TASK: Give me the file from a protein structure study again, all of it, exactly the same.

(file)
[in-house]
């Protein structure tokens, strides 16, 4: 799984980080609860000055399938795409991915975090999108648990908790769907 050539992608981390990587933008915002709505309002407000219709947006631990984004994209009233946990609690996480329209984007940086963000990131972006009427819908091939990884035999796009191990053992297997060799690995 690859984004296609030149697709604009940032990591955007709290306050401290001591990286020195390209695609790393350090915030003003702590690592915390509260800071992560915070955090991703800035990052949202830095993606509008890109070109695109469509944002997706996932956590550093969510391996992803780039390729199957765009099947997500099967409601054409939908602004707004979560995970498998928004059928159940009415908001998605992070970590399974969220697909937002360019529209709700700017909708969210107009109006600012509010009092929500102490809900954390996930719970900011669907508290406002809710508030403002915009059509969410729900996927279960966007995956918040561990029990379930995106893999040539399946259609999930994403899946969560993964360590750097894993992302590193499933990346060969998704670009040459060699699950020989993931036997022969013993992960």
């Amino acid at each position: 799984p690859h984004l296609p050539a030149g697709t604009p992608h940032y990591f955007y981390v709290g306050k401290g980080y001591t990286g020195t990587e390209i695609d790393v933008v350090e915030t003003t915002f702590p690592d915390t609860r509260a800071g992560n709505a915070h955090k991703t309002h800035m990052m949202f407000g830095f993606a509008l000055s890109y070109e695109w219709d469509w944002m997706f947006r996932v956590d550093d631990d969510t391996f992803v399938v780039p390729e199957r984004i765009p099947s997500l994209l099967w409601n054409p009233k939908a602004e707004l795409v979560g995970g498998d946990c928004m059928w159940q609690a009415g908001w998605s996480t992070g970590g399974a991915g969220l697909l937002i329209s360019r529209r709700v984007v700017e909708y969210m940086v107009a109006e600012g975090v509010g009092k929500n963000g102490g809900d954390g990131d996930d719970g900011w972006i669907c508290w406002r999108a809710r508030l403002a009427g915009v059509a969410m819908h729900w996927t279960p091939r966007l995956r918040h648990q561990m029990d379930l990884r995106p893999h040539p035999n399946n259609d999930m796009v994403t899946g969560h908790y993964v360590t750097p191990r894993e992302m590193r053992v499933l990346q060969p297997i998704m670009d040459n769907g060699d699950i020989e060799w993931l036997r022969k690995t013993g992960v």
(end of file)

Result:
[in-house]
């Protein structure tokens, strides 16, 4: 799984980080609860000055399938795409991915975090999108648990908790769907 050539992608981390990587933008915002709505309002407000219709947006631990984004994209009233946990609690996480329209984007940086963000990131972006009427819908091939990884035999796009191990053992297997060799690995 690859984004296609030149697709604009940032990591955007709290306050401290001591990286020195390209695609790393350090915030003003702590690592915390509260800071992560915070955090991703800035990052949202830095993606509008890109070109695109469509944002997706996932956590550093969510391996992803780039390729199957765009099947997500099967409601054409939908602004707004979560995970498998928004059928159940009415908001998605992070970590399974969220697909937002360019529209709700700017909708969210107009109006600012509010009092929500102490809900954390996930719970900011669907508290406002809710508030403002915009059509969410729900996927279960966007995956918040561990029990379930995106893999040539399946259609999930994403899946969560993964360590750097894993992302590193499933990346060969998704670009040459060699699950020989993931036997022969013993992960």
């Amino acid at each position: 799984p690859h984004l296609p050539a030149g697709t604009p992608h940032y990591f955007y981390v709290g306050k401290g980080y001591t990286g020195t990587e390209i695609d790393v933008v350090e915030t003003t915002f702590p690592d915390t609860r509260a800071g992560n709505a915070h955090k991703t309002h800035m990052m949202f407000g830095f993606a509008l000055s890109y070109e695109w219709d469509w944002m997706f947006r996932v956590d550093d631990d969510t391996f992803v399938v780039p390729e199957r984004i765009p099947s997500l994209l099967w409601n054409p009233k939908a602004e707004l795409v979560g995970g498998d946990c928004m059928w159940q609690a009415g908001w998605s996480t992070g970590g399974a991915g969220l697909l937002i329209s360019r529209r709700v984007v700017e909708y969210m940086v107009a109006e600012g975090v509010g009092k929500n963000g102490g809900d954390g990131d996930d719970g900011w972006i669907c508290w406002r999108a809710r508030l403002a009427g915009v059509a969410m819908h729900w996927t279960p091939r966007l995956r918040h648990q561990m029990d379930l990884r995106p893999h040539p035999n399946n259609d999930m796009v994403t899946g969560h908790y993964v360590t750097p191990r894993e992302m590193r053992v499933l990346q060969p297997i998704m670009d040459n769907g060699d699950i020989e060799w993931l036997r022969k690995t013993g992960v």